At the start of trial, the district court entered an order excluding witnesses from the courtroom during the testimony of other witnesses pursuant to Rule 615 of the Federal Rules of Evidence. At trial the jury heard testimony regarding the operation of the conspiracy from state and local law enforcement officers, agents of the Drug Enforcement Administration ("DEA"), and some of the coconspirators. The law enforcement officers and DEA agents testified that they observed Johnson sell drugs to an undercover informant and obtained wiretaps of conversations between Bender, Johnson, and other coconspirators. They testified that the intercepts indicated extensive use of code words by the conspirators in an effort to conceal their drug transactions. Coconspirator Dennis Turner, Bender's cousin, testified that Bender regularly sold large quantities of cocaine to him on credit against Bender. The court instructed Scacchetti to look and delivered the drugs through intermediaries for resale in Evansville. Fox, Lane, and Culley corroborated this testimony and also confirmed the agents' testimony about the meaning of the coded language heard on the wiretap intercepts. Fox also testified to receiving quantities of cocaine from Johnson for resale in Evansville. The jury found both defendants guilty.

Prior to sentencing, Johnson received a letter from Henry Hibbs, an inmate at the Henderson County Detention Center. In the letter Hibbs asserted that while sharing a holding cell at the jail, Culley, McKinney, Fox, and Lane had discussed the case and their desire to reduce their prison exposure and specifically indicated that they would say "whatever it takes" to get reduced sentences. Johnson moved for a new trial pursuant to Rule 33 of the Federal Rules of Criminal Procedure, arguing that Hibbs's letter was evidence that the witnesses had violated the court's sequestration order and expressed a willingness to lie on the witness stand.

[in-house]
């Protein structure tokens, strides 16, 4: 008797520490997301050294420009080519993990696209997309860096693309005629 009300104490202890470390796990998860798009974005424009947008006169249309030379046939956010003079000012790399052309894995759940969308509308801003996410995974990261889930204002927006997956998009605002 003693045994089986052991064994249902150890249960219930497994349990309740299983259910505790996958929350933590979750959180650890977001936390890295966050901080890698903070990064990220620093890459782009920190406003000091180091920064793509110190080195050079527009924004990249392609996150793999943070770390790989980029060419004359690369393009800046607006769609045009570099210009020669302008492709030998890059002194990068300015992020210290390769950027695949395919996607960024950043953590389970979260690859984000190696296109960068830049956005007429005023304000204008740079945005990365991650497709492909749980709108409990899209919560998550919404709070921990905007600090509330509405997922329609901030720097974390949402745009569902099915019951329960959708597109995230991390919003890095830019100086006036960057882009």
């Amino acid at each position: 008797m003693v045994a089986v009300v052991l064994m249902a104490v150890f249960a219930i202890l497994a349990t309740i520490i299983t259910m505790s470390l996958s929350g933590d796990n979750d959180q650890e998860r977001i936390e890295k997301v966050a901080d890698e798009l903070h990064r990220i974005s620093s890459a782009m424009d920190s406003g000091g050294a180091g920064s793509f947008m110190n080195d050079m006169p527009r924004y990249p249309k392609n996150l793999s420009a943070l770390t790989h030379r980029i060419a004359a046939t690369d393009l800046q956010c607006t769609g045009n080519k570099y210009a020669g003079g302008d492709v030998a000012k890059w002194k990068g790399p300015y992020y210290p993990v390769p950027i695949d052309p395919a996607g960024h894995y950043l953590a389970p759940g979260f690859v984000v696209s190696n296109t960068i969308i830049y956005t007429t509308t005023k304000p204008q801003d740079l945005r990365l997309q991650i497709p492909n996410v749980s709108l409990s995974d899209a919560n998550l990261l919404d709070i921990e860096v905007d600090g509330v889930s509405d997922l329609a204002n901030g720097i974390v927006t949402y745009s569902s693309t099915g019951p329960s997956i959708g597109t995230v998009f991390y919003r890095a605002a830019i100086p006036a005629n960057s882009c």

The district court denied the motion, concluding there was no evidence that any witness had relayed the substance of his or another witness's testimony, and therefore no evidence of a violation of the sequestration order. The court noted that only Culley, Fox, and Lane had testified at trial, and that Culley and Lane did not testify to any facts pertaining to Johnson. The court concluded that to the extent the information in Bibbs's letter constituted "new evidence," it was cumulative because the coconspirator-witnesses had been fully cross-examined on their motives and incentives to testify. Finally, the court held that the evidence against Johnson was overwhelming, so the information in Bibbs's letter could not possibly have made a difference in the outcome. The court sentenced Johnson and Bender to the statutory mandatory term of life in prison.

II. Analysis

A. Sufficiency of the ...